16. The method as defined in claim 15, wherein said characteristic quantum is the length of a seriate region in each of said imaged pattern and said pre-stored reference pattern.
17. The method as defined in claim 14, wherein said forming step includes defining a binarizing threshold value corresponding to the detected electric field intensities from said electric field sensor, and binarizing said detected electric field intensities using said threshold value to provide said formed pattern.
18. An apparatus for inspecting a conductive pattern formed on an electronic circuit and supplied with an inspection signal, said apparatus comprising:
storage means for storing reference pattern information about the conductive pattern to be inspected;
an electric field sensor capable of detecting an electric field intensity generated from said conductive pattern supplied with said inspection signal, said electric field sensor including a plurality of sensor elements being arranged adjacent to each other in a matrix arrangement, each of said sensor elements having a size less than the line width of said conductive pattern;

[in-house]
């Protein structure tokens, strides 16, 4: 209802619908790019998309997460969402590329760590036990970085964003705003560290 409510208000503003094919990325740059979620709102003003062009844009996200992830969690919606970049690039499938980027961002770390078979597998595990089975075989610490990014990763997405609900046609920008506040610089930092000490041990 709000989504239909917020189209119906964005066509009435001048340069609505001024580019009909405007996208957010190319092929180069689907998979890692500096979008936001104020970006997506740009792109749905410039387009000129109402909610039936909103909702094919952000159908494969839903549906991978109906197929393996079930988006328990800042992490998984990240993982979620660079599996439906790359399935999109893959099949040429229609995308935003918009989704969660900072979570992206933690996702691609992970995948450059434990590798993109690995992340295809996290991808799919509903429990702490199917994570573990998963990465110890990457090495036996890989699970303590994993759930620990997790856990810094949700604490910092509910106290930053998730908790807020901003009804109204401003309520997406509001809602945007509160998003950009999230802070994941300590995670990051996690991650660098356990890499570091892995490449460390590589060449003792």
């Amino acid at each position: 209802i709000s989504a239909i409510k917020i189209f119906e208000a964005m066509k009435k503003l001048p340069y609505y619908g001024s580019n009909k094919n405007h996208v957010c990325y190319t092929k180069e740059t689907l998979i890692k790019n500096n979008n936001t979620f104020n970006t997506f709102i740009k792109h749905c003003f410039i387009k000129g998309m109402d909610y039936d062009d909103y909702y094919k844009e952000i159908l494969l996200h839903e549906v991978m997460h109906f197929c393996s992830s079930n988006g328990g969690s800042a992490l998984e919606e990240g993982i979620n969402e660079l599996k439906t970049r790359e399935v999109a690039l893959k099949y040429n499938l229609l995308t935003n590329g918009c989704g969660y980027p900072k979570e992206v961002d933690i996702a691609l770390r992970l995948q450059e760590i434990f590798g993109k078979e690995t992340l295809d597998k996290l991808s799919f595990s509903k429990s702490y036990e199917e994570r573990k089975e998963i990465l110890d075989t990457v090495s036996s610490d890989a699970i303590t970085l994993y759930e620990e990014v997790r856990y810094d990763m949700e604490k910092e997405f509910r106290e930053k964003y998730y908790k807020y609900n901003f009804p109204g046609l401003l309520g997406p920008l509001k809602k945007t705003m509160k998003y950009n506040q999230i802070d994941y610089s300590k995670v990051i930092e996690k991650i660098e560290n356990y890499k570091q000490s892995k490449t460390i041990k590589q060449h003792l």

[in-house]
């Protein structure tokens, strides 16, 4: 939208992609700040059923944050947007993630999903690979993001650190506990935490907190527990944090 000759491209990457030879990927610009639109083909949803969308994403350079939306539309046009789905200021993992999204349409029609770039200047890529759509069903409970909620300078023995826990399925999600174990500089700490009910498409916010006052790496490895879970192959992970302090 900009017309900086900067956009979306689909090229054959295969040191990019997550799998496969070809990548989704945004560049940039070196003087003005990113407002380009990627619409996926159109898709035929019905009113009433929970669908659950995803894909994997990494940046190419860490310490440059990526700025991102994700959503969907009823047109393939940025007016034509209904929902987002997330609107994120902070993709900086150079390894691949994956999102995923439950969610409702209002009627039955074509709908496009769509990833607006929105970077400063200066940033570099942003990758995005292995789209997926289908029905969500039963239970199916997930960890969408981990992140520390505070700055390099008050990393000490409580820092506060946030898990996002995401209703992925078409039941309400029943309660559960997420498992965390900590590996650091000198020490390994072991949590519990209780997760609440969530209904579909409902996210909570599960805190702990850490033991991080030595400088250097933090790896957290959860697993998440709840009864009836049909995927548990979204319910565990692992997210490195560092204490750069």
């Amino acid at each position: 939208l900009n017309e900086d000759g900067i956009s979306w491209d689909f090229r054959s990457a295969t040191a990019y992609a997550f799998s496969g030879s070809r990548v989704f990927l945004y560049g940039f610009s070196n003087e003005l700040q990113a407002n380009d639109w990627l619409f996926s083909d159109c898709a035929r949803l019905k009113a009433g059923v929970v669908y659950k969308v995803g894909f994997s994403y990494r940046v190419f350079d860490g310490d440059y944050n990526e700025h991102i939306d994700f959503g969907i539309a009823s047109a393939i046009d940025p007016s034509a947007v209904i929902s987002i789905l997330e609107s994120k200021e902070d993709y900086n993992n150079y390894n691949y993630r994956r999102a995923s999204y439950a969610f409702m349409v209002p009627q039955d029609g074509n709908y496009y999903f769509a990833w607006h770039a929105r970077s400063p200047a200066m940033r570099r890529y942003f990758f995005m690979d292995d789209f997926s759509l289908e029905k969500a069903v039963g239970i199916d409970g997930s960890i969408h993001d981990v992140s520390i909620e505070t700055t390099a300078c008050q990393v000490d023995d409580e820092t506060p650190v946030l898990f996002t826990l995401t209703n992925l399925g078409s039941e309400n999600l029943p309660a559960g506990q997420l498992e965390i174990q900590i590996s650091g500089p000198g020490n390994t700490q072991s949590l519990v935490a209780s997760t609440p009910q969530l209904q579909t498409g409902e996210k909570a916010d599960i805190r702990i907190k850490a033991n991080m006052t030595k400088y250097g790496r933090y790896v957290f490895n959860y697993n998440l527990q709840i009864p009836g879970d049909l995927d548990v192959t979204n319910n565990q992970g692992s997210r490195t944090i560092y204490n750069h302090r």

setting means for setting a threshold value for binarizing the detected electric field intensities from said electric field sensor;
binarizing means for binarizing the detected electric field intensities from said electric field sensor in accordance with said threshold value set by said setting means; and
identification means for comparing the binarization information from said binarizing means and said reference pattern information stored in said storage means to allow a possible defect of said conductive pattern to be identified in accordance with said comparison result.